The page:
There are two types of upward trajectories in this industry. The first type is the artist who plugs along and slowly builds its fan base over many years, and sometimes over decades. Artists who have fit this mold over the years include the Down East Boys, the Collingsworth family, and even the Booth Brothers. They were by no means overnight successes and had to put in years of work to get where they are today. The other kind of artists are those who seem to come out of nowhere and take the industry by storm. Recent groups to fit this mold are The Sound, Southbound, 11th Hour, and High Road.
Based out of Cookeville, Tennessee, the Shirah Brothers seem to be on the ladder trajectory. The group is beginning to amass a large fanbase and substantial radio airplay in just a very short amount of time. Their newest recording, One, looks to help cement that sentiment. One is a smartly-crafted progressive record that showcases significant song choices and familiar, southern gospel harmonies.
The album kicks off with the cover of pop/country sibling band CAIN’s “Yes You Are.” Also the first single from the record, this is a fantastic cover of an already popular song. It fits well within the Southern Gospel Market. The energetic country tinge of “Child of God” is an album highlight. The chorus is absolutely infectious and harmonies take the chorus up a level from the Crowder original.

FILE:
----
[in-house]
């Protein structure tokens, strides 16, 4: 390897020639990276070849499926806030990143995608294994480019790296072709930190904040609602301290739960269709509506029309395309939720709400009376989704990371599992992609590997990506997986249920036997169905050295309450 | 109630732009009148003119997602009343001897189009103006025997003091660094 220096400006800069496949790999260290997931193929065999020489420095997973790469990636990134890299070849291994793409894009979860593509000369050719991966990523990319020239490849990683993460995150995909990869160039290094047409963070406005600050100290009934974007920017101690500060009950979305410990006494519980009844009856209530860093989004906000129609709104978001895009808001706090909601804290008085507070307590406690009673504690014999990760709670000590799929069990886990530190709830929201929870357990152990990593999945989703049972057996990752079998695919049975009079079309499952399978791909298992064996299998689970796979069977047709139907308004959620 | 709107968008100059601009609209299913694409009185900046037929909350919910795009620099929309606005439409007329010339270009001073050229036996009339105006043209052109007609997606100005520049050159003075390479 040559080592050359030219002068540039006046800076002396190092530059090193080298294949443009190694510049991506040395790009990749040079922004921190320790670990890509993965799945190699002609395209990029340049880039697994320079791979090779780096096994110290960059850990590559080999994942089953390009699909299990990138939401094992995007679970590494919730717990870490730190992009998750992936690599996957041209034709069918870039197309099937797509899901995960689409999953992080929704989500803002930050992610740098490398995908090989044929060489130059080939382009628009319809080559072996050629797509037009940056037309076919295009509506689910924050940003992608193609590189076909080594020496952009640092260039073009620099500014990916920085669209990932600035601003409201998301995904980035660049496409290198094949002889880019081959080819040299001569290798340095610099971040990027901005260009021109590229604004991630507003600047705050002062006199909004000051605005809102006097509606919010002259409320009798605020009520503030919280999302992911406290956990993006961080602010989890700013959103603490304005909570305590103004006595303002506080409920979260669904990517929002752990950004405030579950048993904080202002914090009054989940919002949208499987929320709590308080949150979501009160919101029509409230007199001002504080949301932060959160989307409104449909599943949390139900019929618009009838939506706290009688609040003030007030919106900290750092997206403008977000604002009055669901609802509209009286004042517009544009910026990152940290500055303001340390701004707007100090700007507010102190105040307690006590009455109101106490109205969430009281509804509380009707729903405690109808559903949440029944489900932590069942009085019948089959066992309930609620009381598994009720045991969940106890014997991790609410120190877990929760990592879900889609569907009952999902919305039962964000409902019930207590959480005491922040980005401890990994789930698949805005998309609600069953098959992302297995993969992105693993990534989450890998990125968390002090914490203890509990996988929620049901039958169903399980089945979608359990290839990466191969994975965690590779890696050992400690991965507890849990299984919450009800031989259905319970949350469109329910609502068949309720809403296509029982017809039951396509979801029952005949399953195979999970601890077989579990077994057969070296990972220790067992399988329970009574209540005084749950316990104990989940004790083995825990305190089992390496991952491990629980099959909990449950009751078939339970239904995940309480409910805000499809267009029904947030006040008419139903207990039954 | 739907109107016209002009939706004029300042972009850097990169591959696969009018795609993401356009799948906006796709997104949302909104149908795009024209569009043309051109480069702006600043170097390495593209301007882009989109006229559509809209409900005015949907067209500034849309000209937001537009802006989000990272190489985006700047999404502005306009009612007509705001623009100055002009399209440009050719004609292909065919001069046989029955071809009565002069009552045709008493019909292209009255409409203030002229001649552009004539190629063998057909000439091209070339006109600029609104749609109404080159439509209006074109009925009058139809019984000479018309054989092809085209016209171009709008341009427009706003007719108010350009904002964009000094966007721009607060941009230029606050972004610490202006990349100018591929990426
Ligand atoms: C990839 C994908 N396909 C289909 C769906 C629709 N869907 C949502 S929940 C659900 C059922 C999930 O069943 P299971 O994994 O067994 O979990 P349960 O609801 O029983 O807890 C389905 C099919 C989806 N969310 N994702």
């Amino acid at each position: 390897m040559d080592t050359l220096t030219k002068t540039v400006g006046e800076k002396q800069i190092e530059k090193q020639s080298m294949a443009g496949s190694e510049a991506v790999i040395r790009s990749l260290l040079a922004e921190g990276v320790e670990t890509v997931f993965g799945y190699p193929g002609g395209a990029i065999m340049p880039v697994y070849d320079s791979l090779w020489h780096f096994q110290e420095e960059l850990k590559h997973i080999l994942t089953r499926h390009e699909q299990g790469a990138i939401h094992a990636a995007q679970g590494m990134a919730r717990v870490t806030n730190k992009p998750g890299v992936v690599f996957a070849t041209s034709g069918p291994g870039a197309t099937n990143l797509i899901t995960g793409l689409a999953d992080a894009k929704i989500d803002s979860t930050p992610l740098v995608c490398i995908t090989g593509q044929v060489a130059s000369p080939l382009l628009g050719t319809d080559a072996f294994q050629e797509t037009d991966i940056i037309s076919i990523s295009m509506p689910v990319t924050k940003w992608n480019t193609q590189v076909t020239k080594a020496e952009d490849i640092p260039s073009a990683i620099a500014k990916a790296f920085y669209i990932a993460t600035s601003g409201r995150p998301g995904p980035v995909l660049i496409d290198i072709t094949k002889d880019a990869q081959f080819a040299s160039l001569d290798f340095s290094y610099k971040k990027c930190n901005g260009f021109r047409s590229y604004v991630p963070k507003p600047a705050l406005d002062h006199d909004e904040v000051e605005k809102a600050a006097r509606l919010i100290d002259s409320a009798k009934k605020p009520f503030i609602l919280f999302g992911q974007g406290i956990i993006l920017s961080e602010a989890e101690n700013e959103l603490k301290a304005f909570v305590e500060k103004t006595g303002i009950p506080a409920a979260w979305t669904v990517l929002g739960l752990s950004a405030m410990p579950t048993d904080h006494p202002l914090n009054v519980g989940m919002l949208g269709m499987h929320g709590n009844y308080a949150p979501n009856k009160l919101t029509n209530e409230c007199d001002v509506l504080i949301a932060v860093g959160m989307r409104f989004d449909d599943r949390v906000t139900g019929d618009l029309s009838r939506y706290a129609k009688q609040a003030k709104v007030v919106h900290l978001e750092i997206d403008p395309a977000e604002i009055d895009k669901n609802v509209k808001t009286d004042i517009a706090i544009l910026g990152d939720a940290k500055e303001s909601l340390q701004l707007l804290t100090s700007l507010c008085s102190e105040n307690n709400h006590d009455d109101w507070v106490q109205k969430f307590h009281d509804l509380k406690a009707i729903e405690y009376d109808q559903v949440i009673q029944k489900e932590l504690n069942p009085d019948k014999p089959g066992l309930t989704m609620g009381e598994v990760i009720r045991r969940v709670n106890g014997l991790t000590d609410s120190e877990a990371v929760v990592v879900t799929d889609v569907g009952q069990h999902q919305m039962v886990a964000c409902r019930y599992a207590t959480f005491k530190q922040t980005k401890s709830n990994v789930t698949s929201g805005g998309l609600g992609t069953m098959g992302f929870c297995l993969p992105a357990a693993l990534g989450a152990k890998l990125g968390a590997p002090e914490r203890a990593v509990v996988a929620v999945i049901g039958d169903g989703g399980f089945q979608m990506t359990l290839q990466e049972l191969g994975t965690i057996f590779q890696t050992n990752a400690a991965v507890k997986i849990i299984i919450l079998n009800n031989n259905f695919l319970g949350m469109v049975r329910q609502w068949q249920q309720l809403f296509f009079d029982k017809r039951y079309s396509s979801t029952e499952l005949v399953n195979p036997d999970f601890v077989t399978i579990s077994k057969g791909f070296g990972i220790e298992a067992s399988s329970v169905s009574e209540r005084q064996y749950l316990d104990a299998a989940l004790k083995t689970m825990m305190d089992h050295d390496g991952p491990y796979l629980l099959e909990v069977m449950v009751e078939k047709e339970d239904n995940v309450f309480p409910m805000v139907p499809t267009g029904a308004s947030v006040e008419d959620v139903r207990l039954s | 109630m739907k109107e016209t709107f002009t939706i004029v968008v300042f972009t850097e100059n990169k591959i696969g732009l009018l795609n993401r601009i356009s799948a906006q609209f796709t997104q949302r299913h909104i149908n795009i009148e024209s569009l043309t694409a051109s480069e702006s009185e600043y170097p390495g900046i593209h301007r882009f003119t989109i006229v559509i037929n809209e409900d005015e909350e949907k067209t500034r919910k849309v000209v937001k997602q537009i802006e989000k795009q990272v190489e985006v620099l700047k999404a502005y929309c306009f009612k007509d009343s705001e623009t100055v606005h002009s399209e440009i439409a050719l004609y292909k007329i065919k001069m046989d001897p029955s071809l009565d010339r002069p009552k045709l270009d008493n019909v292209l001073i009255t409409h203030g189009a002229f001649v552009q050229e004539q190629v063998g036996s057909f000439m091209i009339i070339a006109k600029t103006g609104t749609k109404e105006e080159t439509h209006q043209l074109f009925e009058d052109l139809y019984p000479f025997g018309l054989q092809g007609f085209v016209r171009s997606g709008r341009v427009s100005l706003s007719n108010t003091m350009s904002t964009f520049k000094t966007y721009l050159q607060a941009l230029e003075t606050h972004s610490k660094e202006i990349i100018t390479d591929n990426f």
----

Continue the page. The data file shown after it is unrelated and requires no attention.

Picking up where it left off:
The inspirational anthem (originally by Phillips, Craig & Dean) “There Is a God” features striking lyrics and unforgettable harmonies. The straight-up Southern Gospel ballad “The Day the Lamb Died” will probably play well in large concert venues, but feels a bit out of place on this overly progressive record. The tender “Kneel” (written by Marty Funderburk & Nathan Woodard) fits much better in the set of songs with its worshipful tone and gentle accompaniment.
The group fires on all cylinders when they are on the cutting edge of progressive. To me, the album’s highlight is “He Ain’t the Leavin’ Kind.” This cover of the Rascal Flatts hit single is a fantastic blending of country and progressive that showcases fantastic arrangements and clever lyrics. The acoustic setting of “Good Thing We’ve Got Forever” could be a potential single, and the lyrics really stand out on this one. Karen Gillespie and Matthew Lawson penned a fantastic song.
Overall, One is a fantastic introduction to an up-and-coming trio like this. I wish the group had relied more on original songs instead of picking up tunes from other genres. I’m by no means rejecting this as a great model for attracting new fans, but a couple is more than enough for a recording. Fans of the more progressive styles of Brian Free & Assurance, The Sound, the Booth Brothers, or Triumphant Quartet will find a lot to like here. This is a recording that is highly recommended.